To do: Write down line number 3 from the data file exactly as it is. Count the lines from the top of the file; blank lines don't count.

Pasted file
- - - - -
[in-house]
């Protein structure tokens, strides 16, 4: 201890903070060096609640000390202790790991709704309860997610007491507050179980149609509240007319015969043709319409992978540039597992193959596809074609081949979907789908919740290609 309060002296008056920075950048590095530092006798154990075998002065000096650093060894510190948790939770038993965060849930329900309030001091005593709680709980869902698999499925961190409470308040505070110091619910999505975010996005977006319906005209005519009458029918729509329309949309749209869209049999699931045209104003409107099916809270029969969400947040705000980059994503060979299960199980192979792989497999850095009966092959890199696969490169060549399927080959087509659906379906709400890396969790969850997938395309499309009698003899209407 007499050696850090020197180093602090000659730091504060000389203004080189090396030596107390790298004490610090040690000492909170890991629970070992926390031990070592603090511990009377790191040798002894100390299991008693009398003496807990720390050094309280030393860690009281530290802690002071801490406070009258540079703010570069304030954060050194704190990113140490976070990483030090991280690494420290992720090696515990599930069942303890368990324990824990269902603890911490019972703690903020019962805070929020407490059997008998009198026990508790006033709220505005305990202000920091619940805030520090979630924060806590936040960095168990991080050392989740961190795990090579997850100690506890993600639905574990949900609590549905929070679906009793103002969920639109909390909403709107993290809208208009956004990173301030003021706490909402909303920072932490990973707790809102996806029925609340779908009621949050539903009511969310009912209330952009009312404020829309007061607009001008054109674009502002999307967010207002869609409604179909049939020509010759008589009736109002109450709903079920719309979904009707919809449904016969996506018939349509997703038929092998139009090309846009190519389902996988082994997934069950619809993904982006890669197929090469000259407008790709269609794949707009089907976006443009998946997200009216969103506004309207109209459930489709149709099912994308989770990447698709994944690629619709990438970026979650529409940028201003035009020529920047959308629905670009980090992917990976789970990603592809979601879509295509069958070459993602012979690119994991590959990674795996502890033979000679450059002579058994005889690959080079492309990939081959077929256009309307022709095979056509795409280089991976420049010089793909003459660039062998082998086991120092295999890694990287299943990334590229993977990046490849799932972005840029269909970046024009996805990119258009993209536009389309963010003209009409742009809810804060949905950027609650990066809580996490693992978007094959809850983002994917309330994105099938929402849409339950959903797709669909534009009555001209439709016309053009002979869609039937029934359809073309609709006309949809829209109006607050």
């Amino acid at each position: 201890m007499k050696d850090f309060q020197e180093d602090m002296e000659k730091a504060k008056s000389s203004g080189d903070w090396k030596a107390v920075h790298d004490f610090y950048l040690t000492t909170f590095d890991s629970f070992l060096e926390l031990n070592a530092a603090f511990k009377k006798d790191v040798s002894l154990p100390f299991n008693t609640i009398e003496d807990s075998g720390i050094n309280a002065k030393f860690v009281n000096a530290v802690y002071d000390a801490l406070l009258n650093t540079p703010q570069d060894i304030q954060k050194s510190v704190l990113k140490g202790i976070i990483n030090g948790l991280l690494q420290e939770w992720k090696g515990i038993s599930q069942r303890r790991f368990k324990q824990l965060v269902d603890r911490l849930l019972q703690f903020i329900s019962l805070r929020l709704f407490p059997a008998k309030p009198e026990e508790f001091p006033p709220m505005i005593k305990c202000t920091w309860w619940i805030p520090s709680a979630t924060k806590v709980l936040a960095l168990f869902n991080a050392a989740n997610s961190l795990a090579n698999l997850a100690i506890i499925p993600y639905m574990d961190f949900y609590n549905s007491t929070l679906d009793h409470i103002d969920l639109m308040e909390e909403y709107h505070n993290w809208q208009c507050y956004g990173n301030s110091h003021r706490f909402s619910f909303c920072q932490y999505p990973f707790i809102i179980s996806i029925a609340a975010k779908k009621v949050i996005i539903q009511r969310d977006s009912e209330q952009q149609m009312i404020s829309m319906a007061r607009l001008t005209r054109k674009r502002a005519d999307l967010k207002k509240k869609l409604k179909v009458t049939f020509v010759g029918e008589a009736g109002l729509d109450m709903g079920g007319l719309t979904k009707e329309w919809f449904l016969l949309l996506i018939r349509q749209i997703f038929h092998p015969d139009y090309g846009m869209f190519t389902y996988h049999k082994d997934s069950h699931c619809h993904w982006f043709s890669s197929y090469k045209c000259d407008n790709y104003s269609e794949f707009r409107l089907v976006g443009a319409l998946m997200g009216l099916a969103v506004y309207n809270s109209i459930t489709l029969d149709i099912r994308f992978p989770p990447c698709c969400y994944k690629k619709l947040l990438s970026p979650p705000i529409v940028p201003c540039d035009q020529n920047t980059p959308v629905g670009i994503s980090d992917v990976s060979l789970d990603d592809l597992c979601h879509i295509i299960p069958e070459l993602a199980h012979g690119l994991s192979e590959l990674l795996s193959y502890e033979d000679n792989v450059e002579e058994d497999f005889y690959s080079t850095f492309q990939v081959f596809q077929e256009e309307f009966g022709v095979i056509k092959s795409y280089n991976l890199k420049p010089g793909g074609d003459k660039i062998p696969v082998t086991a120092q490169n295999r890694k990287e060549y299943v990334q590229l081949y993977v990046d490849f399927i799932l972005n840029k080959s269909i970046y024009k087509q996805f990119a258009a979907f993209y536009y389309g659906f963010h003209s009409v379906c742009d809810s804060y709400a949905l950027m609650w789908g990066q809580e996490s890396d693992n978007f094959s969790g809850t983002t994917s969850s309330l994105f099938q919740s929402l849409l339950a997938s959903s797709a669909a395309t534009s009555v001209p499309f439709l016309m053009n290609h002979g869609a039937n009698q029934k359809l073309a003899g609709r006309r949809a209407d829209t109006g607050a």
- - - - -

């Amino acid at each position: 201890m007499k050696d850090f309060q020197e180093d602090m002296e000659k730091a504060k008056s000389s203004g080189d903070w090396k030596a107390v920075h790298d004490f610090y950048l040690t000492t909170f590095d890991s629970f070992l060096e926390l031990n070592a530092a603090f511990k009377k006798d790191v040798s002894l154990p100390f299991n008693t609640i009398e003496d807990s075998g720390i050094n309280a002065k030393f860690v009281n000096a530290v802690y002071d000390a801490l406070l009258n650093t540079p703010q570069d060894i304030q954060k050194s510190v704190l990113k140490g202790i976070i990483n030090g948790l991280l690494q420290e939770w992720k090696g515990i038993s599930q069942r303890r790991f368990k324990q824990l965060v269902d603890r911490l849930l019972q703690f903020i329900s019962l805070r929020l709704f407490p059997a008998k309030p009198e026990e508790f001091p006033p709220m505005i005593k305990c202000t920091w309860w619940i805030p520090s709680a979630t924060k806590v709980l936040a960095l168990f869902n991080a050392a989740n997610s961190l795990a090579n698999l997850a100690i506890i499925p993600y639905m574990d961190f949900y609590n549905s007491t929070l679906d009793h409470i103002d969920l639109m308040e909390e909403y709107h505070n993290w809208q208009c507050y956004g990173n301030s110091h003021r706490f909402s619910f909303c920072q932490y999505p990973f707790i809102i179980s996806i029925a609340a975010k779908k009621v949050i996005i539903q009511r969310d977006s009912e209330q952009q149609m009312i404020s829309m319906a007061r607009l001008t005209r054109k674009r502002a005519d999307l967010k207002k509240k869609l409604k179909v009458t049939f020509v010759g029918e008589a009736g109002l729509d109450m709903g079920g007319l719309t979904k009707e329309w919809f449904l016969l949309l996506i018939r349509q749209i997703f038929h092998p015969d139009y090309g846009m869209f190519t389902y996988h049999k082994d997934s069950h699931c619809h993904w982006f043709s890669s197929y090469k045209c000259d407008n790709y104003s269609e794949f707009r409107l089907v976006g443009a319409l998946m997200g009216l099916a969103v506004y309207n809270s109209i459930t489709l029969d149709i099912r994308f992978p989770p990447c698709c969400y994944k690629k619709l947040l990438s970026p979650p705000i529409v940028p201003c540039d035009q020529n920047t980059p959308v629905g670009i994503s980090d992917v990976s060979l789970d990603d592809l597992c979601h879509i295509i299960p069958e070459l993602a199980h012979g690119l994991s192979e590959l990674l795996s193959y502890e033979d000679n792989v450059e002579e058994d497999f005889y690959s080079t850095f492309q990939v081959f596809q077929e256009e309307f009966g022709v095979i056509k092959s795409y280089n991976l890199k420049p010089g793909g074609d003459k660039i062998p696969v082998t086991a120092q490169n295999r890694k990287e060549y299943v990334q590229l081949y993977v990046d490849f399927i799932l972005n840029k080959s269909i970046y024009k087509q996805f990119a258009a979907f993209y536009y389309g659906f963010h003209s009409v379906c742009d809810s804060y709400a949905l950027m609650w789908g990066q809580e996490s890396d693992n978007f094959s969790g809850t983002t994917s969850s309330l994105f099938q919740s929402l849409l339950a997938s959903s797709a669909a395309t534009s009555v001209p499309f439709l016309m053009n290609h002979g869609a039937n009698q029934k359809l073309a003899g609709r006309r949809a209407d829209t109006g607050a």